Famously (for Honours graduates of English Literature like me, anyway), 1922 is the year zero of 20th century literature – the year that saw the publication of T.S. Eliot’s “The Waste Land” and James Joyce’s Ulysses.
It was also a fine Port vintage that was declared by most shippers. The 1922 Port wines were soigné, similar to those produced in 1917.
This impenetrably dark (and impossibly rare) bottle of 1922 Fonseca Vintage Port was mouth-blown and hand-made (rather than machine-made).
The neck (which had been wrapped to protect it in transit) has “stretch marks” – twists caused by the irregularity of mouth-blown glass. The bottle’s surface is gnarled rather than smooth.
The punt (indented base) of the bottle has a conspicuous pontil “scar”, where the pontil rod was broken from the newly-blown glass.
How did I know that – with no label and the cork not visible – it’s 1922? Because there was a slip label – placed there by a previous owner – inside the punt 😉.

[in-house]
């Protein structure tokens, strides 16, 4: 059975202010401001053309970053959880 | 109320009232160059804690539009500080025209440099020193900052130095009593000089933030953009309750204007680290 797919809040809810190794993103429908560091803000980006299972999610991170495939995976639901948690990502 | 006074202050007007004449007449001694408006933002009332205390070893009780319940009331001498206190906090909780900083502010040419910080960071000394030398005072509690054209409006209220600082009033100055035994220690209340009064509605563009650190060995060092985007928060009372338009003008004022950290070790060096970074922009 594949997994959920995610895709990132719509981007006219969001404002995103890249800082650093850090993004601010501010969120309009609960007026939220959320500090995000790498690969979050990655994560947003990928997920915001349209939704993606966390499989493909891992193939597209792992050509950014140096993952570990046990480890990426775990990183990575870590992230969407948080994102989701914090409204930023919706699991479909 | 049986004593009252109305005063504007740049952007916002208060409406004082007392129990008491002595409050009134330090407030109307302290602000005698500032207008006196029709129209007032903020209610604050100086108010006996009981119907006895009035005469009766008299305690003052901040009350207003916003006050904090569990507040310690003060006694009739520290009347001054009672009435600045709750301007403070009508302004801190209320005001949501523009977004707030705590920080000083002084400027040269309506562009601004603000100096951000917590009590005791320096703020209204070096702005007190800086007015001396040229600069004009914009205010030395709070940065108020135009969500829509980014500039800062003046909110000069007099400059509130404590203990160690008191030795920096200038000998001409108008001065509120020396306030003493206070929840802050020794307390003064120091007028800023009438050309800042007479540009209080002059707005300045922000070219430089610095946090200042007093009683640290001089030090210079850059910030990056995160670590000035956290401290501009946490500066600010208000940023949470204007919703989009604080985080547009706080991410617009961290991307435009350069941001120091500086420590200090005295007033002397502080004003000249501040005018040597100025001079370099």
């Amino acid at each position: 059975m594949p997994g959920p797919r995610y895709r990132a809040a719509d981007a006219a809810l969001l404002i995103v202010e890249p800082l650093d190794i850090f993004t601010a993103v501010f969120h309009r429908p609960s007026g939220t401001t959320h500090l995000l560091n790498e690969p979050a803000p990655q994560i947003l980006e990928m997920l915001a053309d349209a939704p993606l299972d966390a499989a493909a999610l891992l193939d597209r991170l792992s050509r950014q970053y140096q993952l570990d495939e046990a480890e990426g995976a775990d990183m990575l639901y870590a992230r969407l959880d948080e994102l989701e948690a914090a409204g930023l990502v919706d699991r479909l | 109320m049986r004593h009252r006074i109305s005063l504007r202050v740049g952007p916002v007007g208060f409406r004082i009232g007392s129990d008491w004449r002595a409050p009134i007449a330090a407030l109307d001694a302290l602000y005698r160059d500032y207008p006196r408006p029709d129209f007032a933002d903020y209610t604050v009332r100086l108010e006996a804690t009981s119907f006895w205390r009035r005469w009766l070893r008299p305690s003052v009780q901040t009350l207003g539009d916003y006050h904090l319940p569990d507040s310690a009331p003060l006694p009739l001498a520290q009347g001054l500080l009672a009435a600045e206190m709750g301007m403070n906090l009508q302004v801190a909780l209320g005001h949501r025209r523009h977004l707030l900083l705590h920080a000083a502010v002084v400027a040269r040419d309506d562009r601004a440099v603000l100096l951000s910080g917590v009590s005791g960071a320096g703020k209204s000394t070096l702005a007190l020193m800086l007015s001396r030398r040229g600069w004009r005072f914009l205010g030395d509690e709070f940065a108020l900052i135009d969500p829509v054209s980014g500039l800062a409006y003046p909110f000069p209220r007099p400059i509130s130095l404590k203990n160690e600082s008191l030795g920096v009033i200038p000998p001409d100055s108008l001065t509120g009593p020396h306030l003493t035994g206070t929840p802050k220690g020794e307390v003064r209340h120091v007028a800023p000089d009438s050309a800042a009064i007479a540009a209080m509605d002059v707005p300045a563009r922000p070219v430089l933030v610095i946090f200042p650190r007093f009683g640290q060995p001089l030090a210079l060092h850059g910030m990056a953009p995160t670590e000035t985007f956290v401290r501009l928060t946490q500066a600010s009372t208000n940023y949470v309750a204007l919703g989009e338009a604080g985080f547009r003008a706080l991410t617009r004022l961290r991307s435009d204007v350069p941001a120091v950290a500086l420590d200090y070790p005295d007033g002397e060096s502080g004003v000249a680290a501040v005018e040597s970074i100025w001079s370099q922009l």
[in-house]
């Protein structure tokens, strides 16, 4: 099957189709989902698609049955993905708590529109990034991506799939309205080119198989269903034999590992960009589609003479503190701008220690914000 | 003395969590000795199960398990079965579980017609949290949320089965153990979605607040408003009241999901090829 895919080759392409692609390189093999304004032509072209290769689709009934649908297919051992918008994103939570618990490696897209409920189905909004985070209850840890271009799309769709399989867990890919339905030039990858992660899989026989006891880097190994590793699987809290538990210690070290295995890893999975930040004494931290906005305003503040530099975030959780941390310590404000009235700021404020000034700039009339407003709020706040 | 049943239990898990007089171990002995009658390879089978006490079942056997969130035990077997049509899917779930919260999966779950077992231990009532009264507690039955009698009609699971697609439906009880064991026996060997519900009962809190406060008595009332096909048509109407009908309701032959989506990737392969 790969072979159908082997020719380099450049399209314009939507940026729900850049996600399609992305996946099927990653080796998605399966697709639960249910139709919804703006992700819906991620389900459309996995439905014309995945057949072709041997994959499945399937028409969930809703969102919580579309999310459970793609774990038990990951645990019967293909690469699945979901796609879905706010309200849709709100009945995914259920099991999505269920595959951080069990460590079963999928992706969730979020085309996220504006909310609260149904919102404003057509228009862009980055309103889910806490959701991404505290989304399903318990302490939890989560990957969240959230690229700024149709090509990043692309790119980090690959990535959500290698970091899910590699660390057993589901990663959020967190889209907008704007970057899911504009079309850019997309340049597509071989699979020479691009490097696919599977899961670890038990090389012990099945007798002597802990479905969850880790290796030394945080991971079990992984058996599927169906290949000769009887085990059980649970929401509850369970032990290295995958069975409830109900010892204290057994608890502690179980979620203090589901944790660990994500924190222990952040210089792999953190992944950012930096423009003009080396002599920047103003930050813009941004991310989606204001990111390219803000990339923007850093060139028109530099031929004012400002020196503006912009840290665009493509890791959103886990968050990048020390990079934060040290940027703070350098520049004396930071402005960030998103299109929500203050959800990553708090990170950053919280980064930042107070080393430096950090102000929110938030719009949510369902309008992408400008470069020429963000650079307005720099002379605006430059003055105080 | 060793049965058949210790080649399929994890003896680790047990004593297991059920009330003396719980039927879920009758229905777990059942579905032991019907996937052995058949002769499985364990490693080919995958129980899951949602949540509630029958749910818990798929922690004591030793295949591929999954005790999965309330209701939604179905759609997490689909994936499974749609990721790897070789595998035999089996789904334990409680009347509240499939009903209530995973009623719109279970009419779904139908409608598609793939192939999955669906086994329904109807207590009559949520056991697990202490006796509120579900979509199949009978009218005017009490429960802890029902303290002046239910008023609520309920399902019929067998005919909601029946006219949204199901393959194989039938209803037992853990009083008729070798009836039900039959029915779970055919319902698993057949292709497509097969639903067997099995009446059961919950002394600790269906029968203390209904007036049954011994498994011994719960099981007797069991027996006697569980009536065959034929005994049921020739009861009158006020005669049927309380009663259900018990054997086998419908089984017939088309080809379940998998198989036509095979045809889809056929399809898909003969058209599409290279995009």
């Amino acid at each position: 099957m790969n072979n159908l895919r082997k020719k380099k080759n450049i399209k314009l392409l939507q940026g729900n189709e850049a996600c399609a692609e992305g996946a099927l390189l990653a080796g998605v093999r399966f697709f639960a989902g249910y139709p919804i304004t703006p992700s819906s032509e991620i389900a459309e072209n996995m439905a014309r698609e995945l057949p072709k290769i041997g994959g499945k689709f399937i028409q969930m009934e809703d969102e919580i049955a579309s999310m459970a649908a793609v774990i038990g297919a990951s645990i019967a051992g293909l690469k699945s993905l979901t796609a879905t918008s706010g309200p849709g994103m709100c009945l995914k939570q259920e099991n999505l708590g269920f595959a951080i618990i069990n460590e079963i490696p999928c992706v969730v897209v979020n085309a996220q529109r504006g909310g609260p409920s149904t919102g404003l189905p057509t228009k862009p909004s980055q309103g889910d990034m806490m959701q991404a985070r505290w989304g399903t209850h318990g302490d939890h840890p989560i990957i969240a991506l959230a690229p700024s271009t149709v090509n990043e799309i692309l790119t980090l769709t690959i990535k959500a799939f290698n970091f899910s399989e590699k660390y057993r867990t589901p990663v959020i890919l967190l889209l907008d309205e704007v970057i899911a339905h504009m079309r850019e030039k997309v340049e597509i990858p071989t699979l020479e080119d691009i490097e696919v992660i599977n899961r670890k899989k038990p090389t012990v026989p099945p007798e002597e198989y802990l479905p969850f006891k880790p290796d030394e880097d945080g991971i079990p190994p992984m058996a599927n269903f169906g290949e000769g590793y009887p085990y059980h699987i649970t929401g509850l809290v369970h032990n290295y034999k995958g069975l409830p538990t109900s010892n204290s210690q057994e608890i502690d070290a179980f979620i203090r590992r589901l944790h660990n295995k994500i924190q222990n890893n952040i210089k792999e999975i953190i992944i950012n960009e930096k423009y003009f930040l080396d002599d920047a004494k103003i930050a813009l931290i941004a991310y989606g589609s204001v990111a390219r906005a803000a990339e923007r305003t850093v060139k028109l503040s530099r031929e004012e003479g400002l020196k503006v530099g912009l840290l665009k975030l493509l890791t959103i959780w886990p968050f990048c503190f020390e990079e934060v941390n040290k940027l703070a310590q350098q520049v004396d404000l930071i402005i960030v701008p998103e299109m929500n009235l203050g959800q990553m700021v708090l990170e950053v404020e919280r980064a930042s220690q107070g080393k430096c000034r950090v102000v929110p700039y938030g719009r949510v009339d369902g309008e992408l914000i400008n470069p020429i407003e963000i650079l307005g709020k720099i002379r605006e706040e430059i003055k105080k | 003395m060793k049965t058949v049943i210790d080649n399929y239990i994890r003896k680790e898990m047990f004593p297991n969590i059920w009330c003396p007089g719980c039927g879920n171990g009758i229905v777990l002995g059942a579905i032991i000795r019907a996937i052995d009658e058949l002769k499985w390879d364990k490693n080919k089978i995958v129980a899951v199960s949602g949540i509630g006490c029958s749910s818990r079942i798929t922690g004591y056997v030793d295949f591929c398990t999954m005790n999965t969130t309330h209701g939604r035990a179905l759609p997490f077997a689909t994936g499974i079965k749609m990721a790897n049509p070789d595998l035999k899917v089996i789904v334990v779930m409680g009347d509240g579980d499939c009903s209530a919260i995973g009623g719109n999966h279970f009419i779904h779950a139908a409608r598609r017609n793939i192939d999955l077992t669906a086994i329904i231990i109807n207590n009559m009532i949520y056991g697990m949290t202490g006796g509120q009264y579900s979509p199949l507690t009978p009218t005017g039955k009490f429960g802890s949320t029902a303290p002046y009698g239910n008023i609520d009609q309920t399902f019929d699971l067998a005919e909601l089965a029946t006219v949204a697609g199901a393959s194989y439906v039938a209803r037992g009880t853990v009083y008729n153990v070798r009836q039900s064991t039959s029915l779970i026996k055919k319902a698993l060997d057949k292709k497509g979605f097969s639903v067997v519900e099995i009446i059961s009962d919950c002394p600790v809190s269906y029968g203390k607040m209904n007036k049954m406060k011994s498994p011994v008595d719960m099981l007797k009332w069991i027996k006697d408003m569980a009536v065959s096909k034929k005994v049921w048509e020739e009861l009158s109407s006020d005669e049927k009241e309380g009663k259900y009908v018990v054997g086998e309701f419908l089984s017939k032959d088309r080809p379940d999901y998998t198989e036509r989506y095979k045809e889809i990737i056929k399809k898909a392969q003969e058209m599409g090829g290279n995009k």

It also worth noting that 1922 is referred to (on page 104) as a Declared Vintage by Fonseca in Wyndham Fletcher’s 1978 book Port: An Introduction to its History and Delights.
This near-centenarian came to Arden Fine Wines via one of our longstanding trade suppliers, who had purchased the bottle some time ago from another trade supplier, who had acquired it from a former employee of Percy Fox.
It was made at a time when there was great demand for Port. Indeed, the release of Fonseca’s 1920 Vintage in 1922 was oversubscribed and many customers were unable to secure allocations. Demand was eased only slightly by the enactment of Prohibition in the United States in January 1920.
That it had survived unopened for so many years is remarkable.
When opened it will “mix memory and desire” (to slightly misquote T.S. Eliot) and should be drunk from a “glass / Held up by standards wrought with fruited vines”.
(T.S. Eliot again.)